18 posts, read 10,761 times
Reputation: 28
Quote:
Originally Posted by damba View Post
No need to pick on the teachers.
They will be picked on big time when the money runs out and they are laid off.
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Old 09-19-2018, 09:39 AM
 
997 posts, read 581,604 times
Reputation: 823
Quote:
Originally Posted by Grlzrl View Post
My neighbor supports the Democrats and one of my other neighbors asked her why. She's a teacher. You can guess. But our property values are declining so much because of it. I wonder if she understands that?
Teachers contribute 9.3% of their income to retirement, they expect the state to contribute an additional 8.3%. The teachers don’t expect the state to contribute an additional 6.2% so they can receive social security like everyone else.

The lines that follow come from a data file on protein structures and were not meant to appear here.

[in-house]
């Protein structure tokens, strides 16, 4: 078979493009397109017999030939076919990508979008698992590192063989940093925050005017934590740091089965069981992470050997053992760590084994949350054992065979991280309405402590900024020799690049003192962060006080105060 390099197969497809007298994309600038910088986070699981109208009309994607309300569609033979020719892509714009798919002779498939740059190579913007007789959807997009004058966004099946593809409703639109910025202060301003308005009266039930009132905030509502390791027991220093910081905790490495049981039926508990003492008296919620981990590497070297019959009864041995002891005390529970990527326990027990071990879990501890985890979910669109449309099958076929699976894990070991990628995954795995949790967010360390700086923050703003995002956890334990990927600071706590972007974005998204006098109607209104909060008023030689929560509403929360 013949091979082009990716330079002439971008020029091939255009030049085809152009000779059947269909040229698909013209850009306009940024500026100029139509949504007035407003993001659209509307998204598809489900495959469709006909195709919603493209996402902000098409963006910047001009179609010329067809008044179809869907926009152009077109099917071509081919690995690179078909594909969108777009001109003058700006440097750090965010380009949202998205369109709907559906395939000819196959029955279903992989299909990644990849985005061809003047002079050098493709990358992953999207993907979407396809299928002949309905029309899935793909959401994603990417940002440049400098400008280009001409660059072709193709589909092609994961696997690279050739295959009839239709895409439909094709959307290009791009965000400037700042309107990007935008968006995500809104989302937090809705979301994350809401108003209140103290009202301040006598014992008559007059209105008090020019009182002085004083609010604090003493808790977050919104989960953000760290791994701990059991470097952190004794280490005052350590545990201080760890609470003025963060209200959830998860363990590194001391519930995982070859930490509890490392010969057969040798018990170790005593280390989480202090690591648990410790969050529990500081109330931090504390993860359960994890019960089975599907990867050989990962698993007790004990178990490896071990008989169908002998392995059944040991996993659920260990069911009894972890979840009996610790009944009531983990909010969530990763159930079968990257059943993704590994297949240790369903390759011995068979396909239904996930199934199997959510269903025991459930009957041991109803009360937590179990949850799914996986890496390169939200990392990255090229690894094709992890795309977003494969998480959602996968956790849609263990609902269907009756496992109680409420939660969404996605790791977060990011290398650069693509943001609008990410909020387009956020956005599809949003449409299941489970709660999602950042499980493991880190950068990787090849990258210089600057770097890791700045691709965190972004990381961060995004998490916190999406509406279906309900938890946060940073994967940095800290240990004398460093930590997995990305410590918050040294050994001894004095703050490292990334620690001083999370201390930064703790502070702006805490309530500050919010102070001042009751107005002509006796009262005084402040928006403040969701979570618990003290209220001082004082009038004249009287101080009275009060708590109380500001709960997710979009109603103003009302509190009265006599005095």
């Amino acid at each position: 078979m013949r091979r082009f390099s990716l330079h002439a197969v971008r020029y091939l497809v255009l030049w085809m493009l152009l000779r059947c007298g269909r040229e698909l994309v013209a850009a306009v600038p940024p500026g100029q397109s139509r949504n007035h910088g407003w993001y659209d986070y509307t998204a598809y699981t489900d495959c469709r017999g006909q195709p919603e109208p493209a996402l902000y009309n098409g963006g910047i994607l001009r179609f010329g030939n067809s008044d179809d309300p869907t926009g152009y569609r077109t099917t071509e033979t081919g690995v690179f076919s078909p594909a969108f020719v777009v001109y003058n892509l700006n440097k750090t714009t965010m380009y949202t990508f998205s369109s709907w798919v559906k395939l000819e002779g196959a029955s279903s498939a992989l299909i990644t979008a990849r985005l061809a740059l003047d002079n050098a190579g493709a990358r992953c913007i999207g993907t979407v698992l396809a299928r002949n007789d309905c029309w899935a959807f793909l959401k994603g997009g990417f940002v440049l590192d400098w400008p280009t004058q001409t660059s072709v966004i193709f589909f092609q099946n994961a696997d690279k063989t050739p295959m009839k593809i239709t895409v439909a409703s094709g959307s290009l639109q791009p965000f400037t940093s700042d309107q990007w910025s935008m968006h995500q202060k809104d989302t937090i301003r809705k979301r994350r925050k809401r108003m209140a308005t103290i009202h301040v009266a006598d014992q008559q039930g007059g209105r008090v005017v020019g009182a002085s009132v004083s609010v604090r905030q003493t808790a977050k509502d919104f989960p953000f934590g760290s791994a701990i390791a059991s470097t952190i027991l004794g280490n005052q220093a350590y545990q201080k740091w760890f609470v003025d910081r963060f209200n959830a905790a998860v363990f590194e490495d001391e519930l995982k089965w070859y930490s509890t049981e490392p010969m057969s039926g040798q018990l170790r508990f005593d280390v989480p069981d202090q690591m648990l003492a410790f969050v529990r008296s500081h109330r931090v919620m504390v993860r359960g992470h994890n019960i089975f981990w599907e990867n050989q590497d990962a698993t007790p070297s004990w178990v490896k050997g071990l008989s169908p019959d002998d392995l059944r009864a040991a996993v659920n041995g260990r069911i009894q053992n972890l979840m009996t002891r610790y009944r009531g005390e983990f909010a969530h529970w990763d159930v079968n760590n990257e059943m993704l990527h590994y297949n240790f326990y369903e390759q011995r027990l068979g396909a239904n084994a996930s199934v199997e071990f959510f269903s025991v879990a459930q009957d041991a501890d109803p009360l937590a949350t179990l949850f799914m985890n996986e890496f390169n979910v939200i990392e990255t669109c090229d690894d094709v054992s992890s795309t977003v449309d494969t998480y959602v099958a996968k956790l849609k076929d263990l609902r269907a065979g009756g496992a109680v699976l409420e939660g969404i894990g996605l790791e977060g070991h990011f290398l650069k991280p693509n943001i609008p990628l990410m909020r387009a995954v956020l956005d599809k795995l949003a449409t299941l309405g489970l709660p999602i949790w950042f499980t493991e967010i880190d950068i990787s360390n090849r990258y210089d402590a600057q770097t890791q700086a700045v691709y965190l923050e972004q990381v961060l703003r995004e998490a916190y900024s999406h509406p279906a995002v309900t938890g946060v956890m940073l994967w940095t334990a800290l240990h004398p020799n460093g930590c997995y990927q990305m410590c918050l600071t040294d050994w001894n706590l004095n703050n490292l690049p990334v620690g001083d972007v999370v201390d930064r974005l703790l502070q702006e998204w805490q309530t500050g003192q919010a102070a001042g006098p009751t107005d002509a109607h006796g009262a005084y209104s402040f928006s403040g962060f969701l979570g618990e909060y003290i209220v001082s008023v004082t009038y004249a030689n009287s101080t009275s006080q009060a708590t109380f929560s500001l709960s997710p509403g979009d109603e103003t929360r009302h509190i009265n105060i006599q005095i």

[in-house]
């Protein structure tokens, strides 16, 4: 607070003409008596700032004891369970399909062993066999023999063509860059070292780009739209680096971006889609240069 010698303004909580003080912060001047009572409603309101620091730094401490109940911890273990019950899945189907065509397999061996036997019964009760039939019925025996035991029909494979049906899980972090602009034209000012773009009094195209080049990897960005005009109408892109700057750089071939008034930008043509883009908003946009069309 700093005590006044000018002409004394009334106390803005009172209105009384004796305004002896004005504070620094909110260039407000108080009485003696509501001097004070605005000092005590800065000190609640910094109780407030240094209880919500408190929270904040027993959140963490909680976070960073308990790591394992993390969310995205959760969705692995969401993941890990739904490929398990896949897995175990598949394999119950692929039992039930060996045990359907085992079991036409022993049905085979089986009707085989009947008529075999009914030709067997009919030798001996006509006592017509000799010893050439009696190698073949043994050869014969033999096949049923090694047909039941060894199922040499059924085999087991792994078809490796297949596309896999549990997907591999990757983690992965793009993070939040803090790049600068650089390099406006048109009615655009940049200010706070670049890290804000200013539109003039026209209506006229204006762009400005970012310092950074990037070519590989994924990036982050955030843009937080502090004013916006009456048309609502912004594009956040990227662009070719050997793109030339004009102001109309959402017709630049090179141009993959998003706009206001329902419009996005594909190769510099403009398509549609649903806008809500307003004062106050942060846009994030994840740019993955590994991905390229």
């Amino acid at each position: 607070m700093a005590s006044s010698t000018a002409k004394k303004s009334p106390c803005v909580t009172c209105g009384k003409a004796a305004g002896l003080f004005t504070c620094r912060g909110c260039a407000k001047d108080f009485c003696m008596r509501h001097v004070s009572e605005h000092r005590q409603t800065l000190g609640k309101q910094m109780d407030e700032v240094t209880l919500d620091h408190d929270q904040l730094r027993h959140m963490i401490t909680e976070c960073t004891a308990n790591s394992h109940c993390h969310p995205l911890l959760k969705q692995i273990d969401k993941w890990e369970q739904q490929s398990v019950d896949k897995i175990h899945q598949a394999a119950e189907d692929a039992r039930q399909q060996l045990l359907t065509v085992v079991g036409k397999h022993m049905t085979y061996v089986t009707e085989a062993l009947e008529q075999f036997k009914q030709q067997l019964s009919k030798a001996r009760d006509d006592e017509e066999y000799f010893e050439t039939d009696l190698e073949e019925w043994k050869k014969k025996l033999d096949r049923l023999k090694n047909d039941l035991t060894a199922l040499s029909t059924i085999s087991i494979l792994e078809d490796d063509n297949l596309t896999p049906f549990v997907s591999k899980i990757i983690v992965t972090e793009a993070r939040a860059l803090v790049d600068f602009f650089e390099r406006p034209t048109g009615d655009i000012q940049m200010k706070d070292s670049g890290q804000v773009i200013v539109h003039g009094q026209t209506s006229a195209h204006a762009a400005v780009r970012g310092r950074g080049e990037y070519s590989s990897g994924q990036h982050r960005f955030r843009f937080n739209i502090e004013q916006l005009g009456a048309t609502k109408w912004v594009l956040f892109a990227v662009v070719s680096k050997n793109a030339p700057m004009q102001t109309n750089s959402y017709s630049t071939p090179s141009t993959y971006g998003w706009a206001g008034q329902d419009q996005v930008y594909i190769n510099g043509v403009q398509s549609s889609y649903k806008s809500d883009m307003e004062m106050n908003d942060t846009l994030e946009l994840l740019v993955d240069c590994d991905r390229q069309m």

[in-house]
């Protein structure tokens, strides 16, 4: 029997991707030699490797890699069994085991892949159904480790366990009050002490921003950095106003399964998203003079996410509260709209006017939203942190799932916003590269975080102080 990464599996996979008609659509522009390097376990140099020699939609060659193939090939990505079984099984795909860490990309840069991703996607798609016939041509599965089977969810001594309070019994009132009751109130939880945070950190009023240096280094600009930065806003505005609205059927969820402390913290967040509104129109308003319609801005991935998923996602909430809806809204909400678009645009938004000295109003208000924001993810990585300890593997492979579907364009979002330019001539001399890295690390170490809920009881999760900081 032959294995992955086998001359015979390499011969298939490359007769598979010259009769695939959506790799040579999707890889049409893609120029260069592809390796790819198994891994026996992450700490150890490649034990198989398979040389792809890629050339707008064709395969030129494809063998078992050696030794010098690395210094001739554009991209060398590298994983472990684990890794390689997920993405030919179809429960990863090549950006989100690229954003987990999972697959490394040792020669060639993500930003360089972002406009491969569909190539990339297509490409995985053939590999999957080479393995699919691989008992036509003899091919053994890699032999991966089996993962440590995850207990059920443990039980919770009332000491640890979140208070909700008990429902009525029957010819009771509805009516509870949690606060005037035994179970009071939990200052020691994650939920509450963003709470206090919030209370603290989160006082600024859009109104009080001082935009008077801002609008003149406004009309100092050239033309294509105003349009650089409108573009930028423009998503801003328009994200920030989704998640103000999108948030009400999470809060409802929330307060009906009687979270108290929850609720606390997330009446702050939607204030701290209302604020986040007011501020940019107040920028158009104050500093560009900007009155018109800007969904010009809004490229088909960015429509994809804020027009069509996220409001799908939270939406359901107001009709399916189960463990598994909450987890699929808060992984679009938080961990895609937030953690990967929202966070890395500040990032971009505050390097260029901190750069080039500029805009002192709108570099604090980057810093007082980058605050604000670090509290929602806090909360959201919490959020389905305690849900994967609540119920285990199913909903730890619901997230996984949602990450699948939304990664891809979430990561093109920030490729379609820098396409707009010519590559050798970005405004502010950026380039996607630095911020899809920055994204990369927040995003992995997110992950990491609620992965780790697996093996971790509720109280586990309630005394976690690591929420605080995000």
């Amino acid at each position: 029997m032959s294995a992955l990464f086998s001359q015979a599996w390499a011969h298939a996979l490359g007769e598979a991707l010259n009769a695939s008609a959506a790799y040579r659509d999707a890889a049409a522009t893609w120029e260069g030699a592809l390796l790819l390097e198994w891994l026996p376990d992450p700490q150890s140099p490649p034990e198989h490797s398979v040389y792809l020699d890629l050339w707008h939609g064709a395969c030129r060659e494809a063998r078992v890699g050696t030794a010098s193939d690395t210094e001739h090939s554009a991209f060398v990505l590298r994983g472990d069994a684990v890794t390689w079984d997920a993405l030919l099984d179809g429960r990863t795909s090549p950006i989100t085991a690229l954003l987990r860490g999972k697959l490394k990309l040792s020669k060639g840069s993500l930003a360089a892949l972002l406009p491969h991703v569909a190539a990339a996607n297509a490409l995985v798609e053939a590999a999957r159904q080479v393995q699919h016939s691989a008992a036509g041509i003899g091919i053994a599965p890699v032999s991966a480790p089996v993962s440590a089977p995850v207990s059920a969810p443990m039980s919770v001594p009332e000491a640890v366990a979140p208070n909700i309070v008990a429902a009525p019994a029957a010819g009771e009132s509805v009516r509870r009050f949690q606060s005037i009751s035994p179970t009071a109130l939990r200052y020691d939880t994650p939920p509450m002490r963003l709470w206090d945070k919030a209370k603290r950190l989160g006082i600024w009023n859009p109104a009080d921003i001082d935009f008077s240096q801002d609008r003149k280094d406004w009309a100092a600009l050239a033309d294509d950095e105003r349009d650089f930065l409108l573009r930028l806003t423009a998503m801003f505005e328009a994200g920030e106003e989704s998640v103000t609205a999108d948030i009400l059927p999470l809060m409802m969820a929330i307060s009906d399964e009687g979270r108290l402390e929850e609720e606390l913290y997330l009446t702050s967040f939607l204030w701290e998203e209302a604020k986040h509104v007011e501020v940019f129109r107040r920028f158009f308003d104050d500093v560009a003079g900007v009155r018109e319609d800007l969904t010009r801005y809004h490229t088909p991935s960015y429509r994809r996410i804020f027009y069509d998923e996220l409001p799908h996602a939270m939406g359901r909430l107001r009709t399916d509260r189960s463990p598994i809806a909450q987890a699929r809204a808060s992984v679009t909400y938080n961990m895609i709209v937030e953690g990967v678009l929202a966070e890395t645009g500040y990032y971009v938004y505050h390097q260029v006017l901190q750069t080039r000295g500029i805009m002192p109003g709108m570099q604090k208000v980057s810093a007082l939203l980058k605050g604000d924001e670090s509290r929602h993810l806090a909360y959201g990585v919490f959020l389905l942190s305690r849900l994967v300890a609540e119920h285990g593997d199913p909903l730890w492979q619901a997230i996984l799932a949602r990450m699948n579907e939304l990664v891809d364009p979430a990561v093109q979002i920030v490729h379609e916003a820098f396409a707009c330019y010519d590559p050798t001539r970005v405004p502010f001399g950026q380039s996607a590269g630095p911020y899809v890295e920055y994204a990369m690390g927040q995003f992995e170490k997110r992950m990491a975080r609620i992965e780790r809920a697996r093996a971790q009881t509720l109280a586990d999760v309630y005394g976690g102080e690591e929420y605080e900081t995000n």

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Old 09-19-2018, 01:22 PM
 
28,461 posts, read 76,383,298 times
Reputation: 18546
Default Apples vs ant droppings...

Quote:
Originally Posted by Liledgy View Post
Teachers contribute 9.3% of their income to retirement, they expect the state to contribute an additional 8.3%. The teachers don’t expect the state to contribute an additional 6.2% so they can receive social security like everyone else.

How in the world are you STILL equating the lopsided Illinois pension schemes to Social Security? Are you truly that blind to which system is too good to make any financial sense?!?